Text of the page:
Who's Who in
Japanese KENDO ("way of the sword"), traditional Japanese style of
fencing with a two-handed wooden sword, derived from the fighting
methods of the ancient samurai (warrior class). The unification of
Japan about 1600 removed most opportunities for actual sword combat,
so the samurai turned swordsmanship into a means of cultivating
discipline, patience, and skill for building character. In the 18th
century, practice armour and the shinai, a sword made of bamboo,
were introduced to allow realistic fencing without risk of injury.
The study of what came to be known as kendo was even compulsory in
Japanese schools from time to time. An All-Japan Kendo Federation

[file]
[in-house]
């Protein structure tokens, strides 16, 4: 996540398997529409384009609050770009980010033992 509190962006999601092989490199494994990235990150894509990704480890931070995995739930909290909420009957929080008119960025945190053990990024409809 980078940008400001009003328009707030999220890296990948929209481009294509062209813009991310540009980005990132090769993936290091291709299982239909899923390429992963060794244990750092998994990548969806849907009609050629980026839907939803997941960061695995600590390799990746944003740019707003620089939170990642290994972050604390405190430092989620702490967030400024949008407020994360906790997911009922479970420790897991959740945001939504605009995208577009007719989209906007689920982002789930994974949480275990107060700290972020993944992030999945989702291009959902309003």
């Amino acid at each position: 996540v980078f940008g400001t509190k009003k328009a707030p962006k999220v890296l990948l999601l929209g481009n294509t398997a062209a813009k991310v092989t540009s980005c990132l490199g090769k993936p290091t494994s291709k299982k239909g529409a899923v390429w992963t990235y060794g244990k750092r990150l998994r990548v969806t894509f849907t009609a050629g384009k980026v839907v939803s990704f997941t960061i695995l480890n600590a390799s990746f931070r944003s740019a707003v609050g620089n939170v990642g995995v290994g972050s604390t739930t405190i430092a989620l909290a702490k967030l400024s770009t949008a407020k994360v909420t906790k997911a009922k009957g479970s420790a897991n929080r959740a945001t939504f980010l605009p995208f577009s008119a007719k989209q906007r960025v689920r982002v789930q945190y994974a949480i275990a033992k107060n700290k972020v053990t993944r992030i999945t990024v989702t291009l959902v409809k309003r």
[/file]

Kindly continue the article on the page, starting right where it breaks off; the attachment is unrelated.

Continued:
was formed following the end of the occupation in 1952, and an
International Kendo Federation was founded in 1970. Kendo matches
take place in an area 9 to 11 m (about 30 to 36 feet) square.
Contestants wear the traditional uwagi (jacket), hakama (long
divided skirt), do (chest protector), tare (waist protector), men
(mask), and kote (padded gloves). The shinai varies from 43 to 46
inches (110 to 118 cm) in length and is made of four lengths of
seasoned bamboo bound by waxed cord. All blows use the "cutting"
edge of the shinai, though this is not sharp. The shinai is usually
held with both hands. Points are awarded for blows delivered upon
the left side, right side, or top of the head; the right or left
wrist; the right or left side of the trunk; and for a thrust to the
throat. These are the only scoring areas. The name of the point
struck must be called out simultaneously by the attacker with his
blow and is verified by judges. A contest is won by the first
combatant who scores two points. Kendo is widely practiced among
students (required in high schools), police, and military groups in
Japan and to a lesser extent in the United States, Canada, Great
Britain, and Brazil.